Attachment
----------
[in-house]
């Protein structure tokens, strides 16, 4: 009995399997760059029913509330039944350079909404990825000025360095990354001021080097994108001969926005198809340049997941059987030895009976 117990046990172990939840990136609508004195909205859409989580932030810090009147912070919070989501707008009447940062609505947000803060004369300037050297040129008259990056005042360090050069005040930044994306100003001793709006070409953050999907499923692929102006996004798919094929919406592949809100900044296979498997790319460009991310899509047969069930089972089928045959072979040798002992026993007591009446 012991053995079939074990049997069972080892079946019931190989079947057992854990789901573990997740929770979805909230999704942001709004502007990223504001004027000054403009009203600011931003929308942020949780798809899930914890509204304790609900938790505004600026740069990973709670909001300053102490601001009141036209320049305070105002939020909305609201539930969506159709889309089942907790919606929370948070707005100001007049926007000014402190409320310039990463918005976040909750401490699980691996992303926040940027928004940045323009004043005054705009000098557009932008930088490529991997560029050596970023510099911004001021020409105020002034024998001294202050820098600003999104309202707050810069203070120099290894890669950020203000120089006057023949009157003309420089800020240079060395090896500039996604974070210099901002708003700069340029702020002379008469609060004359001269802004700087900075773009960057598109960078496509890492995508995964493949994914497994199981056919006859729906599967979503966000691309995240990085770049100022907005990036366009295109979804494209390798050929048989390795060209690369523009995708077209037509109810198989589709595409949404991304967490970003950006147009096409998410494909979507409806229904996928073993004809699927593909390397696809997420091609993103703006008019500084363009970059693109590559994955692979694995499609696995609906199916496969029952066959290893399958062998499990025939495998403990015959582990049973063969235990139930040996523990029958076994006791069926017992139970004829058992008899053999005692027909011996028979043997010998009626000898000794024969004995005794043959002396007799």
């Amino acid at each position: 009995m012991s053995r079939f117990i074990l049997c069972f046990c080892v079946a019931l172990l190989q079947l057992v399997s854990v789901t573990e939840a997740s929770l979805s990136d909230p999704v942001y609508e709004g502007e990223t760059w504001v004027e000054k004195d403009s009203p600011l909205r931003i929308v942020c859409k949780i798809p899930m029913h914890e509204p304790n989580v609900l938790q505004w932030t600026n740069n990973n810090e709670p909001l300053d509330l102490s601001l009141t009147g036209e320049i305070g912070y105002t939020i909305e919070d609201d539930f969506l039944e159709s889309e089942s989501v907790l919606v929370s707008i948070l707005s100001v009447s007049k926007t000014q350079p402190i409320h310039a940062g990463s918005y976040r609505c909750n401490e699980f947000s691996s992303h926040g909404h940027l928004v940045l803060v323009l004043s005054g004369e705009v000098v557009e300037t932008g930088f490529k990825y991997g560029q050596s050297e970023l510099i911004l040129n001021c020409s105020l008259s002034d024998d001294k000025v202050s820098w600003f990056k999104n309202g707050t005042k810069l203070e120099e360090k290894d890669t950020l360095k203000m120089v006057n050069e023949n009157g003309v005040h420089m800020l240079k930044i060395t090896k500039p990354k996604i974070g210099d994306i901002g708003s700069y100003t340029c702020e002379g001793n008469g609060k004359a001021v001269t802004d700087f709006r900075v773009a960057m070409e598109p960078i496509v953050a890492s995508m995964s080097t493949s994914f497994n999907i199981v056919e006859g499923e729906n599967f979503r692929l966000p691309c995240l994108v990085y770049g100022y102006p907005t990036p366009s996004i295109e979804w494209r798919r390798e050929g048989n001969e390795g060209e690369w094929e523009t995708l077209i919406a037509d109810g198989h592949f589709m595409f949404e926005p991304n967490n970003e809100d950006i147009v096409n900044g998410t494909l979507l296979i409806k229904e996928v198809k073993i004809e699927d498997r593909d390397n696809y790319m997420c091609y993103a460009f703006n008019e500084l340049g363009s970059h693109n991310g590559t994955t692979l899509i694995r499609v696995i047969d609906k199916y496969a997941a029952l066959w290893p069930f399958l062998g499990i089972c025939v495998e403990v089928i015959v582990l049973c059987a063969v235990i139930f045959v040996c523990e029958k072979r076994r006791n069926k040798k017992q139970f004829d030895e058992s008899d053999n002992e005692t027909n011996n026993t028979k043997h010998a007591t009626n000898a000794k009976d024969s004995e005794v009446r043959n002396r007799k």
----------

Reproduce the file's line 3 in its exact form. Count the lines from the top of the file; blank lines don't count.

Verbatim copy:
């Amino acid at each position: 009995m012991s053995r079939f117990i074990l049997c069972f046990c080892v079946a019931l172990l190989q079947l057992v399997s854990v789901t573990e939840a997740s929770l979805s990136d909230p999704v942001y609508e709004g502007e990223t760059w504001v004027e000054k004195d403009s009203p600011l909205r931003i929308v942020c859409k949780i798809p899930m029913h914890e509204p304790n989580v609900l938790q505004w932030t600026n740069n990973n810090e709670p909001l300053d509330l102490s601001l009141t009147g036209e320049i305070g912070y105002t939020i909305e919070d609201d539930f969506l039944e159709s889309e089942s989501v907790l919606v929370s707008i948070l707005s100001v009447s007049k926007t000014q350079p402190i409320h310039a940062g990463s918005y976040r609505c909750n401490e699980f947000s691996s992303h926040g909404h940027l928004v940045l803060v323009l004043s005054g004369e705009v000098v557009e300037t932008g930088f490529k990825y991997g560029q050596s050297e970023l510099i911004l040129n001021c020409s105020l008259s002034d024998d001294k000025v202050s820098w600003f990056k999104n309202g707050t005042k810069l203070e120099e360090k290894d890669t950020l360095k203000m120089v006057n050069e023949n009157g003309v005040h420089m800020l240079k930044i060395t090896k500039p990354k996604i974070g210099d994306i901002g708003s700069y100003t340029c702020e002379g001793n008469g609060k004359a001021v001269t802004d700087f709006r900075v773009a960057m070409e598109p960078i496509v953050a890492s995508m995964s080097t493949s994914f497994n999907i199981v056919e006859g499923e729906n599967f979503r692929l966000p691309c995240l994108v990085y770049g100022y102006p907005t990036p366009s996004i295109e979804w494209r798919r390798e050929g048989n001969e390795g060209e690369w094929e523009t995708l077209i919406a037509d109810g198989h592949f589709m595409f949404e926005p991304n967490n970003e809100d950006i147009v096409n900044g998410t494909l979507l296979i409806k229904e996928v198809k073993i004809e699927d498997r593909d390397n696809y790319m997420c091609y993103a460009f703006n008019e500084l340049g363009s970059h693109n991310g590559t994955t692979l899509i694995r499609v696995i047969d609906k199916y496969a997941a029952l066959w290893p069930f399958l062998g499990i089972c025939v495998e403990v089928i015959v582990l049973c059987a063969v235990i139930f045959v040996c523990e029958k072979r076994r006791n069926k040798k017992q139970f004829d030895e058992s008899d053999n002992e005692t027909n011996n026993t028979k043997h010998a007591t009626n000898a000794k009976d024969s004995e005794v009446r043959n002396r007799k």